See the Big 5 before the climate wipes them out

Sunset on Okavango Delta, Chobe National Park, Botswana. (Cultura)

Sunset on Okavango Delta, Chobe National Park, Botswana. (Cultura)

It’s 42°C in Skukuza, the main administrative camp at Kruger National Park. The jewel, and cash cow, of South Africa’s public conservation network is coming out of the other end of two years of drought. Hundreds of animals died in what the park’s authorities say is an insight into the sorts of challenges that will be brought on by climate change. That change could wipe out 60% of the species in the park, in one of the many challenges faced by the park this century.

Those challenges are echoed by parks across southern Africa. Looking after species of plants and animals, while balancing societal needs for development, is going to be a tough task for the region.

For now the attention is on the wave of poaching threatening the extinction of elephant and rhino across the continent. The Convention on International Trade in Endangered Species of Flora and Fauna (Cites) estimates that an elephant is killed every 15 minutes – more than 100 000 in the last decade. Rhino have been wiped out in 22 of the 33 range states where they used to thrive.

With around 9 000 white rhino in Kruger, the park holds the fate of 40% of the species in its hands. Over 800 were killed in the park last year, in a conflict that is becoming increasingly militarised. This is peak month, as poachers work overtime to get more spending money over the festive season. That is, according to the anti-poaching crews faced with the onslaught. Kruger is using every method that it can to stop the poaching, deploying helicopters, drones, spotter planes, tracking dogs and the army. It has just launched the Postcode Meerkat, a wide area surveillance system that tracks movement across large areas and warns its operators when it detects humans.

This multi-pronged approach is working, with rhino deaths holding steady. But Kruger is the darling of international aid efforts: the Meerkat exists thanks to UK lottery funding.

Other parks are facing this poaching, and dramatic changes in their climate, with little funding. The smaller the country, the more acute the problem faced by conservation groups.

Few come smaller than Swaziland. In its last national communication to the United Nations Framework Convention on Climate Change (UNFCCC), the country said temperatures have increased by “way above 3°C” since 1960. Invasive plant species have thrived, displacing indigenous species and sucking up scarce water. This will only get worse as the country predicts that half of its grassland and bushveld biomes will disappear. Its entire lowlands will be too hot for human habitation by the end of the century. It said: “This has significant implications on biodiversity and people’s livelihoods as most of the country’s vegetation types and species are likely to experience notable declines.”

Swaziland noted in the communication that 69% of its population lives in poverty, so it “does not have the financial capacity to to fund climate projects without external assistance”. This is why developing countries are so adamant that the developed world help them adapt to the climate change that was caused by the global north.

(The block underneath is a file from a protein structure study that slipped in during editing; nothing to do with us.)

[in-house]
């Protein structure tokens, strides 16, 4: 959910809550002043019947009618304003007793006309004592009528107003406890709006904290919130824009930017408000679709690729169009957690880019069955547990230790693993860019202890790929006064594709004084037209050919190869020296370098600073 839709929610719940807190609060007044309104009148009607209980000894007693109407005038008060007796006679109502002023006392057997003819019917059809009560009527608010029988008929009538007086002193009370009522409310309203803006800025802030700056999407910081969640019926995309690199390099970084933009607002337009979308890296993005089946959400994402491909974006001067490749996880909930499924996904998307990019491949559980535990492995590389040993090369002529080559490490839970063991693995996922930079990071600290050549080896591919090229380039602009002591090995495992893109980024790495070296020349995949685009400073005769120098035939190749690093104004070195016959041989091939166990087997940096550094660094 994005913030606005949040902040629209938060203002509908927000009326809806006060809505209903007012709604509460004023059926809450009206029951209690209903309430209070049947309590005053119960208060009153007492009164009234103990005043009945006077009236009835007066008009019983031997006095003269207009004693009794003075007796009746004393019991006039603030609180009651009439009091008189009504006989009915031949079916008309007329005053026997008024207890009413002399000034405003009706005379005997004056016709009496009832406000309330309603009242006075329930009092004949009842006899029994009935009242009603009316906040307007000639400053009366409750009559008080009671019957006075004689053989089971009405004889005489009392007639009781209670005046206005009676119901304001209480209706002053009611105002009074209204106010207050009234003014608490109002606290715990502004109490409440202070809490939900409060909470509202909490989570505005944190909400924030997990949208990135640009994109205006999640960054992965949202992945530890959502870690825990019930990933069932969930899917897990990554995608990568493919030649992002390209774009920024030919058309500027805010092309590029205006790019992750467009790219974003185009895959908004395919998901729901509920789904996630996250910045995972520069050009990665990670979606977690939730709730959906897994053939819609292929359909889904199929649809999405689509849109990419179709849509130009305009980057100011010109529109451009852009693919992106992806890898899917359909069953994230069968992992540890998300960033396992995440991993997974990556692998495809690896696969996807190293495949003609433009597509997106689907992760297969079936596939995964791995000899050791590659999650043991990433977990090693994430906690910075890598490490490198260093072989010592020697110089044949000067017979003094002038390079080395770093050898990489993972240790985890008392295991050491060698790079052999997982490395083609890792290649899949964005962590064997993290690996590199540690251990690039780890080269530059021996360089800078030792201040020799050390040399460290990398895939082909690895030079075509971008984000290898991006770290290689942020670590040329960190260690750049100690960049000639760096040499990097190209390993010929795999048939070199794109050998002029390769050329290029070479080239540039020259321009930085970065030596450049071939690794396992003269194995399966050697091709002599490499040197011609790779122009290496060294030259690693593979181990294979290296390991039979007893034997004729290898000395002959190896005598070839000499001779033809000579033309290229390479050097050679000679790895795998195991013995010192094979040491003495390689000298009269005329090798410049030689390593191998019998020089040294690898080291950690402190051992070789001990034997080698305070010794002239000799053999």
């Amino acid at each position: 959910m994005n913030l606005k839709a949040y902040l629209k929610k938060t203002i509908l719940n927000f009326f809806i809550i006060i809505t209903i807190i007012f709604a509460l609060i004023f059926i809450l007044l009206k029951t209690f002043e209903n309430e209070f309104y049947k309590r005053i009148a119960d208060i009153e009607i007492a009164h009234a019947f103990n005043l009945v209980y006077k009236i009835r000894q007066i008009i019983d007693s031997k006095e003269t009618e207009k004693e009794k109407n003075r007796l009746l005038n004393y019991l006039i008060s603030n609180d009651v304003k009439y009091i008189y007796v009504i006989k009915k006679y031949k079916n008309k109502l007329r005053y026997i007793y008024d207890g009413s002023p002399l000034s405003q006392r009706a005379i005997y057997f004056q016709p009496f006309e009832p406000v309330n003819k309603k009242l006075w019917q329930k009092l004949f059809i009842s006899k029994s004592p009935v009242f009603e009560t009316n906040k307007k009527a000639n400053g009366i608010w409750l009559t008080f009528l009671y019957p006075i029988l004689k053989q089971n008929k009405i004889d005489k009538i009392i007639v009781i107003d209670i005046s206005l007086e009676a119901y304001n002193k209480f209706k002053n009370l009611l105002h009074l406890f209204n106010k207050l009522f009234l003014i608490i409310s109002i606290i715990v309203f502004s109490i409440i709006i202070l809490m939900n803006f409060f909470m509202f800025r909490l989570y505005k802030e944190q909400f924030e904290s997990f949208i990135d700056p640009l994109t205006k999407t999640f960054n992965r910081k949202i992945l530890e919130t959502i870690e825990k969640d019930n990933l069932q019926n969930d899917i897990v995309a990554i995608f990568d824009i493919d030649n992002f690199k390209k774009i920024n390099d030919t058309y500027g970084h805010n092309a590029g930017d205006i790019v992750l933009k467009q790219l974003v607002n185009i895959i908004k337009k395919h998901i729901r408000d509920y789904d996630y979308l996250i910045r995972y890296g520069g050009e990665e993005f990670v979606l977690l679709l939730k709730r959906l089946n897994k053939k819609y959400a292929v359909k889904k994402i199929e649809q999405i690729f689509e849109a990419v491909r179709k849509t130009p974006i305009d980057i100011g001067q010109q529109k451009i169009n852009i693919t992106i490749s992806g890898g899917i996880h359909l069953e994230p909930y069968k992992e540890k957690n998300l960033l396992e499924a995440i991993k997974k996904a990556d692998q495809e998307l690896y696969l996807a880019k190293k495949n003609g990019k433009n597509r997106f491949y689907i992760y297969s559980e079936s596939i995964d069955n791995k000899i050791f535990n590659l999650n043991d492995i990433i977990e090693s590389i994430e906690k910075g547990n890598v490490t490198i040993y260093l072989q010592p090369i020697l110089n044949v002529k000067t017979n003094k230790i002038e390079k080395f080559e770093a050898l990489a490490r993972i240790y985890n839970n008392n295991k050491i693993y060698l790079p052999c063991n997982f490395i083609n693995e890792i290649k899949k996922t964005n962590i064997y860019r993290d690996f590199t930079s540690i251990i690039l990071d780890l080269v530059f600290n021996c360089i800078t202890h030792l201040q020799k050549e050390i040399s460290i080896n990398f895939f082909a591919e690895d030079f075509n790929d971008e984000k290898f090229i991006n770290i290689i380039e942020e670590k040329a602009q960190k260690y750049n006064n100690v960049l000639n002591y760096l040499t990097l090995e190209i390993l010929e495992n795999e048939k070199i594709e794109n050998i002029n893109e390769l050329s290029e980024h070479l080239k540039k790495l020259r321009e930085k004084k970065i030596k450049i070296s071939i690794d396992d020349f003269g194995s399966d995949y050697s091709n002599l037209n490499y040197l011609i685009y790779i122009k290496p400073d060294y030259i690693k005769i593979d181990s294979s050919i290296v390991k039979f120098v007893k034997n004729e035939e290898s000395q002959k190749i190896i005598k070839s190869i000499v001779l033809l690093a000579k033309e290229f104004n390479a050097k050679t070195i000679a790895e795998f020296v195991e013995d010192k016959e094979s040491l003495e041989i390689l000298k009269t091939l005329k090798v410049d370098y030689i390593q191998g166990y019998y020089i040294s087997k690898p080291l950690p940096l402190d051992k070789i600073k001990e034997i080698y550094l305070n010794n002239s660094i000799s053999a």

Without outside funds, the landlocked kingdom is putting its money into adaptation for communities instead of conservation. National parks have to make their own way. In desperation, these tabled a proposal at the last Cites meeting in October for permission to sell its rhino horn stockpile. This noted: “Proceeds from horn sales will also provide for a host of other important conservation needs, while benefiting a wide diversity of other wildlife species as well.”

The proposal was defeated. Ted Reilly, from the country’s parks authority, said this was a “huge blow” for Swaziland’s conservation efforts in a rapidly changing world.

That problem is echoed across southern Africa. The United Nations Environment Programme – based in Kenya – says southern Africa will get the same amount of rainfall, but this will come with increased variability. More water will fall in shorter and more violent spells, followed by drought. Central and eastern Africa will have more rainfall and less frost, temporarily aiding vegetation growth. The programme notes that these changes – coming too quickly for species to adapt – will lead to “significant extinction of plants and animals”. Island states and cities around the continent will be hardest hit, with rising sea levels, storm surges and warm oceans bleaching coral.

The Intergovernmental Panel on Climate Change’s Fifth Assessment Report echoes this fear, saying that change is “occurring at a faster than expected rate”, particularly in southern Africa. It concludes that that the number of mammal species in national parks in the region could drop by between 24% and 40% this century. But even this is a guesstimate, because data on current animal populations is hard to come by. Most national parks outside South Africa and Botswana have little information on species in their boundaries, and the impact climate change will have on them.